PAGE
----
Developing a Committee
A water system or operator contemplating the development of a source water protection plan should make every effort to involve the water system users, area landowners and the community in order to generate support. Source water protection plan development without input from people possibly affected can divide a community and lead to failure of the effort. One way to make sure interested persons are included is to form a community planning team to assist in the development of the plan and invite volunteers to help.
Many communities have used a community planning team or steering committee in successfully establishing a source water protection plan to protect their source. The team coordinates the project, sets meeting times and places, advises local officials and coordinates with state and local agencies. Committee participation that represents the diversity of the community is critical. Team size will depend on the availability of volunteers but five to seven seems to be ideal. More can be cumbersome due to scheduling difficulties and fewer can result in nonproductive meetings if absenteeism occurs.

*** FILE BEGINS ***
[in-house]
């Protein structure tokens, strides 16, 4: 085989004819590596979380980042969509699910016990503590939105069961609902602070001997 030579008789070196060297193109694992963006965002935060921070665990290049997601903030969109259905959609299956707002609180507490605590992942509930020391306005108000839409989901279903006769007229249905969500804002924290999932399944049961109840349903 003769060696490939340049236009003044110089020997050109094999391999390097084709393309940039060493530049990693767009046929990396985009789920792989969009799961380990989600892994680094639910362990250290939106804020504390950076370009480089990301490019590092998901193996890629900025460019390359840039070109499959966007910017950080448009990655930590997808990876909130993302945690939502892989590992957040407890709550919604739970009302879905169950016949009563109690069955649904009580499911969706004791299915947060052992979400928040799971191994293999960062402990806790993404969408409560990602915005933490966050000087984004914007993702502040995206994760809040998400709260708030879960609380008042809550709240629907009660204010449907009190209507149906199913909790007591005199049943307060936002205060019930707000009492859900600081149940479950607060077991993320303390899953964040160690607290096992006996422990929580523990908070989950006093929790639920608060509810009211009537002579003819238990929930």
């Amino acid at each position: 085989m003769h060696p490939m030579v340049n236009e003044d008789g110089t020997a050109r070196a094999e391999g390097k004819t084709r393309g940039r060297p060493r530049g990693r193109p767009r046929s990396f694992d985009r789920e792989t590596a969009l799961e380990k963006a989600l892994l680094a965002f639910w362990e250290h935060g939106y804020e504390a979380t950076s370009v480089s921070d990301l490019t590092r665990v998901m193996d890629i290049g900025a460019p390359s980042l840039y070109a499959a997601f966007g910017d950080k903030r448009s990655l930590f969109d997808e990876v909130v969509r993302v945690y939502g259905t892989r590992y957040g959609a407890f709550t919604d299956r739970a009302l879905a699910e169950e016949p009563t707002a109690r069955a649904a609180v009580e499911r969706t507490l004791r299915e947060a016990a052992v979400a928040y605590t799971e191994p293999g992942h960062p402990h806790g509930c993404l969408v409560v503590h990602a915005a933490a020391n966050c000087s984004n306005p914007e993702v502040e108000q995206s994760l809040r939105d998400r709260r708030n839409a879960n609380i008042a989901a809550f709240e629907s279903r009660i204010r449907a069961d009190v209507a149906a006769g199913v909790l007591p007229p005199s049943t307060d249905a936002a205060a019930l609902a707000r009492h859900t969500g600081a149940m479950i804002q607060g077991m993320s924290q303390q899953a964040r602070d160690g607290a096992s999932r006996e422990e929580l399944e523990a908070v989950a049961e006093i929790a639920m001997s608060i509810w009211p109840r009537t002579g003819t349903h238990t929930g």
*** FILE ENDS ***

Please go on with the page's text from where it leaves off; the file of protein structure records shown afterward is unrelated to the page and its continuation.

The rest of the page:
The community planning team will need to be somewhat structured by defining member roles and responsibilities. Structure will help a diverse group successfully function in a manner that accomplishes the goals within the time frames set by the group. Possible team members are county sanitarians, water and wastewater operators, elected officials, city/county health officials, fire marshals, county extension agents, city/county planners and resource conservation and development officials. Members of service organizations, senior citizen groups, youth groups and school personnel should also be considered.